Work-study positions at the University of Toronto provide students with hundreds of part-time work opportunities throughout the school year. Whether it means working in administrative positions, or acting as a research assistant over the summer, there are a plethora of opportunities for full-time and part-time students to gain some experience through the program, as well as a bit of extra cash.
The question is, are these positions really valuable experiences? When it comes to work-study, there are both pros and cons, and it’s important to consider both when deciding to take on the extra commitment. After doing a bit of research and talking to other work-study students like myself, I made a list to weigh the benefits and disadvantages of the work-study life.
Pro: The experience
Since I came to U of T, I have worked with Ulife and at the Centre for International Experience. As an international student, these opportunities have been both insightful and beneficial. Getting into the administrative side of the university has provided me with a stepping-stone towards building connections and developing skill sets that I didn’t have before.
The professors and employers students work with through the work-study program are advanced in their respective fields. They not only provide lessons, but also guidance in order to help students build on both strong and weak suits. The work experience provides insight into human resources, marketing, research, and finance and career development. It looks great on your resume, and more often than not, you are provided with stellar recommendation letters for the future.
Con: Looking for experience
When it comes to work-study, you only get as much out of it as you put in. Interviews with students showed that work-study satisfaction relies quite heavily on the person you work with, and the workload. While some students described positive experiences with supervisors who put their skills to use and acted as mentors, this was not a universal experience.
Some students felt under-used and under-appreciated in their positions, where they spent their work hours sitting in front of laptops, completing their homework or playing Candy Crush while no work is given to them. This may seem like a dream at first, where you get paid to “do nothing,” but in many cases, students reported feeling useless and felt like they learned nothing from their experiences.
Pro: Resume building and interview practice
Work-study positions are often the first place students get to practice putting together resumes and cover letters. This is especially pertinent for international students, who until recently could not work off campus without permits, leaving work-study positions as one of the few ways to prepare for post university work life. Each work-study position is different, and requires a multitude of skill sets. Due to this, students get valuable experience in writing versatile and eye-catching cover letters and resumes, a skill that is invaluable later on in life.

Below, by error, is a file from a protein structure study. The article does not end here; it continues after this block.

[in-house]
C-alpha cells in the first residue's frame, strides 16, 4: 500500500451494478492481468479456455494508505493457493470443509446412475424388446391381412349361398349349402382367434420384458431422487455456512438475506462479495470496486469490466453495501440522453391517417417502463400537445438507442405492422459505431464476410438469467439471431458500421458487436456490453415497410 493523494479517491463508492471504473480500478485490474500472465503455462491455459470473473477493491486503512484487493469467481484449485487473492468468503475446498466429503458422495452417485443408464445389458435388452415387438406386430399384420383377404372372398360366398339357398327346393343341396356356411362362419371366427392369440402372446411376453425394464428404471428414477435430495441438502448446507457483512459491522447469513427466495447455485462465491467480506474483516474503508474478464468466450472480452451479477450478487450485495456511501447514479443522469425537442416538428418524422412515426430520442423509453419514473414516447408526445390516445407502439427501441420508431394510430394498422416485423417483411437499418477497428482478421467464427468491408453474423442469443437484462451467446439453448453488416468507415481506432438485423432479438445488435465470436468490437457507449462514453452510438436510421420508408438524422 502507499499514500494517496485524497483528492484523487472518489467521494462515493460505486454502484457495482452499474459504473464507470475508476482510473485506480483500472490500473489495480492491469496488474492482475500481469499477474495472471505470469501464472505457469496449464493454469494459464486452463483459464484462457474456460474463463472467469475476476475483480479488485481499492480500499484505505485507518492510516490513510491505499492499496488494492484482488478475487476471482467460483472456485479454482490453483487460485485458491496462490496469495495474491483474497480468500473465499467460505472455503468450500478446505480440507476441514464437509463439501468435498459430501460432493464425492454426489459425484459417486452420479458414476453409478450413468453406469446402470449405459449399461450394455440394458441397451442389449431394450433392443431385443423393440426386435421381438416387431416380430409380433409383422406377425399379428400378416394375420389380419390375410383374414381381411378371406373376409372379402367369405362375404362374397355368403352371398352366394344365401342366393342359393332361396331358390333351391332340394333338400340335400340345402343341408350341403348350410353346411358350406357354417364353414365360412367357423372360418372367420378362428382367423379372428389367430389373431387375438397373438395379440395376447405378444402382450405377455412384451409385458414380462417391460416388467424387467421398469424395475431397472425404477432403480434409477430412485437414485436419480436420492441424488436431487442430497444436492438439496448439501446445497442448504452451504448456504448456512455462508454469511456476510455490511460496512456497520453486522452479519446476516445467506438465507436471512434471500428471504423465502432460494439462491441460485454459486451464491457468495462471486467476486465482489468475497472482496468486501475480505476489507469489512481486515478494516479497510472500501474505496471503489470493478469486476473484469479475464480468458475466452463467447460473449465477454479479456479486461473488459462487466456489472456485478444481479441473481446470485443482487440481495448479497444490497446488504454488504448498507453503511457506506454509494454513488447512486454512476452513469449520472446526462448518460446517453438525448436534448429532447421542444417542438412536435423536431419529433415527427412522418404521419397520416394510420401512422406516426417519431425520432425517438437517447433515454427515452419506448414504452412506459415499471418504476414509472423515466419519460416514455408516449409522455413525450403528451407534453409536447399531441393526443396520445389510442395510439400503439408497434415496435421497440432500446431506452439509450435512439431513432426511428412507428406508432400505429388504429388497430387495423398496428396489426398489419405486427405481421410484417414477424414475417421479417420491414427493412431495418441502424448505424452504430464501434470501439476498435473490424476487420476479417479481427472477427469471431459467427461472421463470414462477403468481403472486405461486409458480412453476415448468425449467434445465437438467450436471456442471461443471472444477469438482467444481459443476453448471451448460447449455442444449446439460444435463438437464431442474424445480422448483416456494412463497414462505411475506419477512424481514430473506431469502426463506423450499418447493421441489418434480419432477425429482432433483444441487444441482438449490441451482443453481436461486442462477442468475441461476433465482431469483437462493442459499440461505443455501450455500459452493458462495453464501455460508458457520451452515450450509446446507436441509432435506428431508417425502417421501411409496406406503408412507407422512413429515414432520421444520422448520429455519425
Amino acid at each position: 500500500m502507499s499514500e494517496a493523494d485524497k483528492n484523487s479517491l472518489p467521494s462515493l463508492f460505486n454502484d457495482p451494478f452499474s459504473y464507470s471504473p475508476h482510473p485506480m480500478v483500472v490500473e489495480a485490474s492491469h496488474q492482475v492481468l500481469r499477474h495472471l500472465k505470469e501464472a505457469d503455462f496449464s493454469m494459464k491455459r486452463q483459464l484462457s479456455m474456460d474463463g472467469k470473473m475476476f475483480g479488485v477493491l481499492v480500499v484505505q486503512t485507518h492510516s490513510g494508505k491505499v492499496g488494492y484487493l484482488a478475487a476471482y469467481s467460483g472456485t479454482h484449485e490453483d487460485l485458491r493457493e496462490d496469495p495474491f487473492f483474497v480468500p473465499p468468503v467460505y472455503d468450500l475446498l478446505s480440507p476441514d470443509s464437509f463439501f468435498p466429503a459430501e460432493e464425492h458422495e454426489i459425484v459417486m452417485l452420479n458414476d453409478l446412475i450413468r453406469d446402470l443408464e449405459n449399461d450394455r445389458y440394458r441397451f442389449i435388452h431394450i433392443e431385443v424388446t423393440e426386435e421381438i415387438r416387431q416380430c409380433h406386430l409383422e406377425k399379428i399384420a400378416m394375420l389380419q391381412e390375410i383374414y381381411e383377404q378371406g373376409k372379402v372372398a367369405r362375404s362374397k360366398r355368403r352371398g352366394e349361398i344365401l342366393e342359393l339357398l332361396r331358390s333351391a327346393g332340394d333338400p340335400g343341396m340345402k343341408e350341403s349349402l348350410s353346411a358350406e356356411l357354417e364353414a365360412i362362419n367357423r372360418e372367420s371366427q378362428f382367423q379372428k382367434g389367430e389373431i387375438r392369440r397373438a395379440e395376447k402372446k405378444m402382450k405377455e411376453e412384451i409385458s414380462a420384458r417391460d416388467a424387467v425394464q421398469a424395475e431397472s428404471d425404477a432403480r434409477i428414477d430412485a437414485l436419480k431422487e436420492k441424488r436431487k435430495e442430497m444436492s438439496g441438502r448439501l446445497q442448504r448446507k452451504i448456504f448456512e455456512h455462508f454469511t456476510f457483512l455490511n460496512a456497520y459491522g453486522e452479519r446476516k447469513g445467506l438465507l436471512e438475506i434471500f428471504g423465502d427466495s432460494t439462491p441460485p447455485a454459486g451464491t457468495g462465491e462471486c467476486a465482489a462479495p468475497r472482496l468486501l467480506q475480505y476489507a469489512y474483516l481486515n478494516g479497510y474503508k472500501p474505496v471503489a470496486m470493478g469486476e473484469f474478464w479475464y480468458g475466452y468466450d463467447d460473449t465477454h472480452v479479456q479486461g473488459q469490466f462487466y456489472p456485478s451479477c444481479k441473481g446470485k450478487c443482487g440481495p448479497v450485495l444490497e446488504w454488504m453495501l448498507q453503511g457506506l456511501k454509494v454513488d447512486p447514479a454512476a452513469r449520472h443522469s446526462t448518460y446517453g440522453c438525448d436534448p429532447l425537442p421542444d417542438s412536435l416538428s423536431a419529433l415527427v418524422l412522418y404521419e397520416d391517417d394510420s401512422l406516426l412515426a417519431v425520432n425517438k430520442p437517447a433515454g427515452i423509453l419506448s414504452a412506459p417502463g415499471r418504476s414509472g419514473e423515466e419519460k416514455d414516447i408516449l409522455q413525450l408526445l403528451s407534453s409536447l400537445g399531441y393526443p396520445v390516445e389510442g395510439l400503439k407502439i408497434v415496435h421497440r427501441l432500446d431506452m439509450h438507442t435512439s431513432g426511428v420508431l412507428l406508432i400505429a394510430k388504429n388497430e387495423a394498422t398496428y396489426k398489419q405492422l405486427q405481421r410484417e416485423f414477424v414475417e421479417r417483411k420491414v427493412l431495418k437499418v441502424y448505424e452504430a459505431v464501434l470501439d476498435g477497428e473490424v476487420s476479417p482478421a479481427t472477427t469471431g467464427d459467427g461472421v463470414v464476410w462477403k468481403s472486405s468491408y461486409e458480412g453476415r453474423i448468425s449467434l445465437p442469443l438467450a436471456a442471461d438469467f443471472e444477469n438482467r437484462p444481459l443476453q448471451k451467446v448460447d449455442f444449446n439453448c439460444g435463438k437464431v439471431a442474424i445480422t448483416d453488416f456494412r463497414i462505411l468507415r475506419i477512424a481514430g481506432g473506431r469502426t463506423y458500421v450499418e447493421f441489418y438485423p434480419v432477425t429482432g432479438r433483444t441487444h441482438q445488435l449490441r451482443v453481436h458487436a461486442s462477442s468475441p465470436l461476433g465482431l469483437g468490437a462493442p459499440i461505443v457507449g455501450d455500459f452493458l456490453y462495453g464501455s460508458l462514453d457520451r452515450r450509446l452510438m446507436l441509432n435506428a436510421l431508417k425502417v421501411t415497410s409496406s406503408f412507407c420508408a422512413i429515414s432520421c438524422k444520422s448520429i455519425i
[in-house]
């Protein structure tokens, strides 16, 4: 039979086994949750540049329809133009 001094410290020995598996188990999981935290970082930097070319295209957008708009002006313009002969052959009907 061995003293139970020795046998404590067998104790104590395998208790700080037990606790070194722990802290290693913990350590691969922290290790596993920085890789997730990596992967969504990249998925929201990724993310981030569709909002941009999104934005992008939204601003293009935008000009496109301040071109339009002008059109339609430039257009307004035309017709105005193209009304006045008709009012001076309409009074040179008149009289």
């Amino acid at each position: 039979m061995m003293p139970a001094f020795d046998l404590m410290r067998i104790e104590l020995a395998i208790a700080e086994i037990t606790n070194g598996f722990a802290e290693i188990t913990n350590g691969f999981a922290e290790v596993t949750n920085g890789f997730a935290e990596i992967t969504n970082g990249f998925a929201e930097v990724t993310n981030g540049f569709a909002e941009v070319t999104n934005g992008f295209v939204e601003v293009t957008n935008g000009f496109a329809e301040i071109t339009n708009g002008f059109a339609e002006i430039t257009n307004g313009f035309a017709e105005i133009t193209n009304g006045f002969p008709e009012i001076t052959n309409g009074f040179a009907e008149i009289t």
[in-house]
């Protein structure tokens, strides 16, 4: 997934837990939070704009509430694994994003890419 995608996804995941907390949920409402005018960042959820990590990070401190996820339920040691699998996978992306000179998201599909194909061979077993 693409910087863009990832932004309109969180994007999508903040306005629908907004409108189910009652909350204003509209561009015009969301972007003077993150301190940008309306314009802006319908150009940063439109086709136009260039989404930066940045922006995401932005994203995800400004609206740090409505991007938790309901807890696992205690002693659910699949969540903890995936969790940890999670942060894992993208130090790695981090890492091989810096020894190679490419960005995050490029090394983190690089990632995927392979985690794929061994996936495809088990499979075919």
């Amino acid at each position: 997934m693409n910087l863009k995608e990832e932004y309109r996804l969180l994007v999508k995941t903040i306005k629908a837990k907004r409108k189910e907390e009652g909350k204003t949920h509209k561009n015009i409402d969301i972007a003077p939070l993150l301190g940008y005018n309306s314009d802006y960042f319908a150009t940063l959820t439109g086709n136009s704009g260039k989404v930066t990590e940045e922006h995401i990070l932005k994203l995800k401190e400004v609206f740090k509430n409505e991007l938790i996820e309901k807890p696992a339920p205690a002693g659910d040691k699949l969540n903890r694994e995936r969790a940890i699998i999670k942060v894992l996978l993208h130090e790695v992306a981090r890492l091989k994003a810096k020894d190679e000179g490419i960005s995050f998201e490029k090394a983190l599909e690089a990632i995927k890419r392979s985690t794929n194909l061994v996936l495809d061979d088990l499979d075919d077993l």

Con: Resume and cover letter writing
Job applications are a double-edged sword. With essays, assignments, presentations, and finals, it is both tedious and time consuming to pen out (or type out) multiple versions of personalized cover letters and resumes. It is more discouraging when a lot of employers at the university have disclaimers stating “you will only be contacted if you qualify for an interview,” which means than many students do not get feedback on their applications at all. It’s even worse when students apply for jobs only to later read the fine print in job descriptions to realize that many positions are only available for graduate-level students, students in specific programs, or students that meet high GPA expectations.
As students at U of T, we always require some extra cash. Whether you are an international student who is broke after paying your fees, or a local student who is broke after buying textbooks from the bookstore, that $11 an hour (+4 per cent vacation pay) is welcome. Work-study jobs only require 8-12 hours of commitment a week, and offer compensation for students.
Cons: What money?
While work-study positions are supposed to be limited to 8-12 hours a week, most positions require a lot more work than that. Whether it be staying on and organizing events, or drafting hundreds of emails to potential sponsors on and off campus, a hard-working student is often underpaid for their services.
Working on the limited wage means that a student cannot make more than $528 a month if they work 12 hours a week. That isn’t even enough to pay for rent, let alone fund food or other expenses. Additionally, there is a 180 hour limit on how many hours students can work in a year. While this provides students with extra time to study for courses, it means that you can only make a maximum of $2000 in an entire school year, which is almost the price of a round-trip ticket for me to fly home.
Work-study positions at U of T come with their ups and downs, and it is important to consider whether the added few lines to your resume are worth the extra stress and low pay, or whether the experiences and networking really makes up for the slow days and the late nights.
Pratishtha Kohli is a third-year student at Woodsworth College studying psychology and criminology.
Correction: An earlier version of this article stated that the author was a fourth-year student.